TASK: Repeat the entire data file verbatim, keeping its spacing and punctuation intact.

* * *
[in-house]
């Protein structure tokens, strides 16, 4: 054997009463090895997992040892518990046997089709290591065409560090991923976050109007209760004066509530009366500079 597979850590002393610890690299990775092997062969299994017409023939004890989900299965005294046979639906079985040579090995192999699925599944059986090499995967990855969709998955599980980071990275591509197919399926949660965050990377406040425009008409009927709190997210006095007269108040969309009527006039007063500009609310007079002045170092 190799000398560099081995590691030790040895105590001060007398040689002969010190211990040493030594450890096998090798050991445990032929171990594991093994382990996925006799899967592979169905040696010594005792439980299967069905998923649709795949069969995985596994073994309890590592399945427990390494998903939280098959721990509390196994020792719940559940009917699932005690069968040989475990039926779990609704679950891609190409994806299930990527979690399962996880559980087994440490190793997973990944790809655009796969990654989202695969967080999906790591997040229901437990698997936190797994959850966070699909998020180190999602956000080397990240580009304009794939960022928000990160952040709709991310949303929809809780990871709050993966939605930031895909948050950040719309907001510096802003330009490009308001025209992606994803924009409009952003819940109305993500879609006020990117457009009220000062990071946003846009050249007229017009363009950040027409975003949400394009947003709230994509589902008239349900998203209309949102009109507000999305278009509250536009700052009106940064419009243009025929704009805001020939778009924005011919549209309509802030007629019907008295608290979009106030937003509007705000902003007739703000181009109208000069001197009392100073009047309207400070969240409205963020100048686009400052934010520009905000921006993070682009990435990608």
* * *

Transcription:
[in-house]
């Protein structure tokens, strides 16, 4: 054997009463090895997992040892518990046997089709290591065409560090991923976050109007209760004066509530009366500079 597979850590002393610890690299990775092997062969299994017409023939004890989900299965005294046979639906079985040579090995192999699925599944059986090499995967990855969709998955599980980071990275591509197919399926949660965050990377406040425009008409009927709190997210006095007269108040969309009527006039007063500009609310007079002045170092 190799000398560099081995590691030790040895105590001060007398040689002969010190211990040493030594450890096998090798050991445990032929171990594991093994382990996925006799899967592979169905040696010594005792439980299967069905998923649709795949069969995985596994073994309890590592399945427990390494998903939280098959721990509390196994020792719940559940009917699932005690069968040989475990039926779990609704679950891609190409994806299930990527979690399962996880559980087994440490190793997973990944790809655009796969990654989202695969967080999906790591997040229901437990698997936190797994959850966070699909998020180190999602956000080397990240580009304009794939960022928000990160952040709709991310949303929809809780990871709050993966939605930031895909948050950040719309907001510096802003330009490009308001025209992606994803924009409009952003819940109305993500879609006020990117457009009220000062990071946003846009050249007229017009363009950040027409975003949400394009947003709230994509589902008239349900998203209309949102009109507000999305278009509250536009700052009106940064419009243009025929704009805001020939778009924005011919549209309509802030007629019907008295608290979009106030937003509007705000902003007739703000181009109208000069001197009392100073009047309207400070969240409205963020100048686009400052934010520009905000921006993070682009990435990608």